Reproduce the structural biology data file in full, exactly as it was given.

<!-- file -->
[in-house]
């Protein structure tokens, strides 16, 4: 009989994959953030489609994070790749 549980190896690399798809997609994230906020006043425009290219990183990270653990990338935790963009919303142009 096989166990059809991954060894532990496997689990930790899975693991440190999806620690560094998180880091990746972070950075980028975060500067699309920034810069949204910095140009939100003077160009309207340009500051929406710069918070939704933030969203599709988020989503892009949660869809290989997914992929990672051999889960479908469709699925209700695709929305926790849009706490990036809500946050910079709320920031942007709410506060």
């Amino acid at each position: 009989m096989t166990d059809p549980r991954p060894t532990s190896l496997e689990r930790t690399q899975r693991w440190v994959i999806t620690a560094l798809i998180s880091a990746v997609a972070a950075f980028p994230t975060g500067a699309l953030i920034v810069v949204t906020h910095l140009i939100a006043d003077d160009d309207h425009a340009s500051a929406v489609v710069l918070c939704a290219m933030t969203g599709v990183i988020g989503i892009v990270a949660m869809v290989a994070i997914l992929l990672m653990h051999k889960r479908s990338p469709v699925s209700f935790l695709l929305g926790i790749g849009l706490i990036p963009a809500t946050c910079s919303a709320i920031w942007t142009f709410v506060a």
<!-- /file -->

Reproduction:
[in-house]
């Protein structure tokens, strides 16, 4: 009989994959953030489609994070790749 549980190896690399798809997609994230906020006043425009290219990183990270653990990338935790963009919303142009 096989166990059809991954060894532990496997689990930790899975693991440190999806620690560094998180880091990746972070950075980028975060500067699309920034810069949204910095140009939100003077160009309207340009500051929406710069918070939704933030969203599709988020989503892009949660869809290989997914992929990672051999889960479908469709699925209700695709929305926790849009706490990036809500946050910079709320920031942007709410506060």
């Amino acid at each position: 009989m096989t166990d059809p549980r991954p060894t532990s190896l496997e689990r930790t690399q899975r693991w440190v994959i999806t620690a560094l798809i998180s880091a990746v997609a972070a950075f980028p994230t975060g500067a699309l953030i920034v810069v949204t906020h910095l140009i939100a006043d003077d160009d309207h425009a340009s500051a929406v489609v710069l918070c939704a290219m933030t969203g599709v990183i988020g989503i892009v990270a949660m869809v290989a994070i997914l992929l990672m653990h051999k889960r479908s990338p469709v699925s209700f935790l695709l929305g926790i790749g849009l706490i990036p963009a809500t946050c910079s919303a709320i920031w942007t142009f709410v506060a």